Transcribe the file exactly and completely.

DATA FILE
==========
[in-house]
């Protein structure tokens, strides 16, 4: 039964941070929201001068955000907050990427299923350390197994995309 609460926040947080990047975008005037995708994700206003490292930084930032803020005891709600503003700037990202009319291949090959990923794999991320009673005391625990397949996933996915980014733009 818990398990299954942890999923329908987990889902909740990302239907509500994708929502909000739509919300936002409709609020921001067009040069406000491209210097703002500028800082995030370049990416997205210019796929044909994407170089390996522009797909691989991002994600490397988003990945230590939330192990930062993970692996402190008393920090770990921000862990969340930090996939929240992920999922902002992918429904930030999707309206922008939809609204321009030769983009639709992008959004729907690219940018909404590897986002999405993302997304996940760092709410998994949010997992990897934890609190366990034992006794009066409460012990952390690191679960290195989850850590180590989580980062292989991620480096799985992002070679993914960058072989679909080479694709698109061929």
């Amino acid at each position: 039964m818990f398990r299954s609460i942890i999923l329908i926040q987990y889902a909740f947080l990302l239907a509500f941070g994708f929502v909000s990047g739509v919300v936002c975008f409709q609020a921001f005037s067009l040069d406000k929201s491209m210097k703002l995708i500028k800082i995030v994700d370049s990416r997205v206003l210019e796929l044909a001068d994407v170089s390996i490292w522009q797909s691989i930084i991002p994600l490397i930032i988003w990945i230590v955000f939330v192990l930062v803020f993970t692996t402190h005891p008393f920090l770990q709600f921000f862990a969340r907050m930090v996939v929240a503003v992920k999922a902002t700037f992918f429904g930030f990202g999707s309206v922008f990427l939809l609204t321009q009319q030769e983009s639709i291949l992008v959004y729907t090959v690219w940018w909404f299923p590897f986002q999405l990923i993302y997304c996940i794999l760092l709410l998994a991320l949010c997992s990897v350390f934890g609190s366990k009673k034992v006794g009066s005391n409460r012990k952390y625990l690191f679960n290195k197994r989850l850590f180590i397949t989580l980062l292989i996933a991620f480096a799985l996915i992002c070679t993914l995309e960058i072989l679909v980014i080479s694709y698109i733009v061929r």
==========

[in-house]
């Protein structure tokens, strides 16, 4: 039964941070929201001068955000907050990427299923350390197994995309 609460926040947080990047975008005037995708994700206003490292930084930032803020005891709600503003700037990202009319291949090959990923794999991320009673005391625990397949996933996915980014733009 818990398990299954942890999923329908987990889902909740990302239907509500994708929502909000739509919300936002409709609020921001067009040069406000491209210097703002500028800082995030370049990416997205210019796929044909994407170089390996522009797909691989991002994600490397988003990945230590939330192990930062993970692996402190008393920090770990921000862990969340930090996939929240992920999922902002992918429904930030999707309206922008939809609204321009030769983009639709992008959004729907690219940018909404590897986002999405993302997304996940760092709410998994949010997992990897934890609190366990034992006794009066409460012990952390690191679960290195989850850590180590989580980062292989991620480096799985992002070679993914960058072989679909080479694709698109061929």
């Amino acid at each position: 039964m818990f398990r299954s609460i942890i999923l329908i926040q987990y889902a909740f947080l990302l239907a509500f941070g994708f929502v909000s990047g739509v919300v936002c975008f409709q609020a921001f005037s067009l040069d406000k929201s491209m210097k703002l995708i500028k800082i995030v994700d370049s990416r997205v206003l210019e796929l044909a001068d994407v170089s390996i490292w522009q797909s691989i930084i991002p994600l490397i930032i988003w990945i230590v955000f939330v192990l930062v803020f993970t692996t402190h005891p008393f920090l770990q709600f921000f862990a969340r907050m930090v996939v929240a503003v992920k999922a902002t700037f992918f429904g930030f990202g999707s309206v922008f990427l939809l609204t321009q009319q030769e983009s639709i291949l992008v959004y729907t090959v690219w940018w909404f299923p590897f986002q999405l990923i993302y997304c996940i794999l760092l709410l998994a991320l949010c997992s990897v350390f934890g609190s366990k009673k034992v006794g009066s005391n409460r012990k952390y625990l690191f679960n290195k197994r989850l850590f180590i397949t989580l980062l292989i996933a991620f480096a799985l996915i992002c070679t993914l995309e960058i072989l679909v980014i080479s694709y698109i733009v061929r």